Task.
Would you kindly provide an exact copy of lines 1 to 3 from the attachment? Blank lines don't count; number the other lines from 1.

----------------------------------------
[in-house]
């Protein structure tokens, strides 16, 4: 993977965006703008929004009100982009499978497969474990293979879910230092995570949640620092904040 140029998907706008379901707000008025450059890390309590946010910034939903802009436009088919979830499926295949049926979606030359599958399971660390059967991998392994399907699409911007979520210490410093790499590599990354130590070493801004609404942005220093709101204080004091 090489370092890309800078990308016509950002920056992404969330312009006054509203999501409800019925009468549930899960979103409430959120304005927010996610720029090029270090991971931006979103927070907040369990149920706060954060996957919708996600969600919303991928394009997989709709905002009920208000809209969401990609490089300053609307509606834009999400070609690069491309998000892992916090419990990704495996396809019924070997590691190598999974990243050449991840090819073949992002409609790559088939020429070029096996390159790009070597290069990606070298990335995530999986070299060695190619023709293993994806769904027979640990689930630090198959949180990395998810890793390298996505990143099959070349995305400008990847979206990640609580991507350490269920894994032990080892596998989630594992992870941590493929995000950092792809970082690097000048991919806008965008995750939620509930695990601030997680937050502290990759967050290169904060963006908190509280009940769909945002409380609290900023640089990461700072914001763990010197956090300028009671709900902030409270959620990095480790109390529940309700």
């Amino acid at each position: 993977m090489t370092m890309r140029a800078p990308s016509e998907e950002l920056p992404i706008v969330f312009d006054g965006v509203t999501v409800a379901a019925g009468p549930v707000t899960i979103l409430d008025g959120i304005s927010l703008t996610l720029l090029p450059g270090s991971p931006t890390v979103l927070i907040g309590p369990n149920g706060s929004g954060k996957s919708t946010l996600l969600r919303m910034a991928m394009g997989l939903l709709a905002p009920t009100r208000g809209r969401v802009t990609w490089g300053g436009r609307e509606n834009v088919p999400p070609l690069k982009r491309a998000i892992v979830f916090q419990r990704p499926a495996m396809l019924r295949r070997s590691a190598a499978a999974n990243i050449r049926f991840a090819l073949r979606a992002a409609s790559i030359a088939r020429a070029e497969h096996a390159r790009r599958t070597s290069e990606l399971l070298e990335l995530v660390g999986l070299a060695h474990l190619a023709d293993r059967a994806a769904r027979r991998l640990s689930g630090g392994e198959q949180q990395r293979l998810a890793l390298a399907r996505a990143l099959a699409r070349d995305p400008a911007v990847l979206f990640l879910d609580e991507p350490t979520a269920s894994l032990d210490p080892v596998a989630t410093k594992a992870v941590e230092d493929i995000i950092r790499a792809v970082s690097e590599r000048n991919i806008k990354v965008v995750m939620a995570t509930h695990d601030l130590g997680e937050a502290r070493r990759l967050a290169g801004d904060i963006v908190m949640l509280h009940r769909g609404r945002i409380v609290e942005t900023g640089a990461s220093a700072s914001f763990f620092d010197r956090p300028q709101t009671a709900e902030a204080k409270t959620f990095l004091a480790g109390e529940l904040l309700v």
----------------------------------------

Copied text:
[in-house]
């Protein structure tokens, strides 16, 4: 993977965006703008929004009100982009499978497969474990293979879910230092995570949640620092904040 140029998907706008379901707000008025450059890390309590946010910034939903802009436009088919979830499926295949049926979606030359599958399971660390059967991998392994399907699409911007979520210490410093790499590599990354130590070493801004609404942005220093709101204080004091 090489370092890309800078990308016509950002920056992404969330312009006054509203999501409800019925009468549930899960979103409430959120304005927010996610720029090029270090991971931006979103927070907040369990149920706060954060996957919708996600969600919303991928394009997989709709905002009920208000809209969401990609490089300053609307509606834009999400070609690069491309998000892992916090419990990704495996396809019924070997590691190598999974990243050449991840090819073949992002409609790559088939020429070029096996390159790009070597290069990606070298990335995530999986070299060695190619023709293993994806769904027979640990689930630090198959949180990395998810890793390298996505990143099959070349995305400008990847979206990640609580991507350490269920894994032990080892596998989630594992992870941590493929995000950092792809970082690097000048991919806008965008995750939620509930695990601030997680937050502290990759967050290169904060963006908190509280009940769909945002409380609290900023640089990461700072914001763990010197956090300028009671709900902030409270959620990095480790109390529940309700």
């Amino acid at each position: 993977m090489t370092m890309r140029a800078p990308s016509e998907e950002l920056p992404i706008v969330f312009d006054g965006v509203t999501v409800a379901a019925g009468p549930v707000t899960i979103l409430d008025g959120i304005s927010l703008t996610l720029l090029p450059g270090s991971p931006t890390v979103l927070i907040g309590p369990n149920g706060s929004g954060k996957s919708t946010l996600l969600r919303m910034a991928m394009g997989l939903l709709a905002p009920t009100r208000g809209r969401v802009t990609w490089g300053g436009r609307e509606n834009v088919p999400p070609l690069k982009r491309a998000i892992v979830f916090q419990r990704p499926a495996m396809l019924r295949r070997s590691a190598a499978a999974n990243i050449r049926f991840a090819l073949r979606a992002a409609s790559i030359a088939r020429a070029e497969h096996a390159r790009r599958t070597s290069e990606l399971l070298e990335l995530v660390g999986l070299a060695h474990l190619a023709d293993r059967a994806a769904r027979r991998l640990s689930g630090g392994e198959q949180q990395r293979l998810a890793l390298a399907r996505a990143l099959a699409r070349d995305p400008a911007v990847l979206f990640l879910d609580e991507p350490t979520a269920s894994l032990d210490p080892v596998a989630t410093k594992a992870v941590e230092d493929i995000i950092r790499a792809v970082s690097e590599r000048n991919i806008k990354v965008v995750m939620a995570t509930h695990d601030l130590g997680e937050a502290r070493r990759l967050a290169g801004d904060i963006v908190m949640l509280h009940r769909g609404r945002i409380v609290e942005t900023g640089a990461s220093a700072s914001f763990f620092d010197r956090p300028q709101t009671a709900e902030a204080k409270t959620f990095l004091a480790g109390e529940l904040l309700v």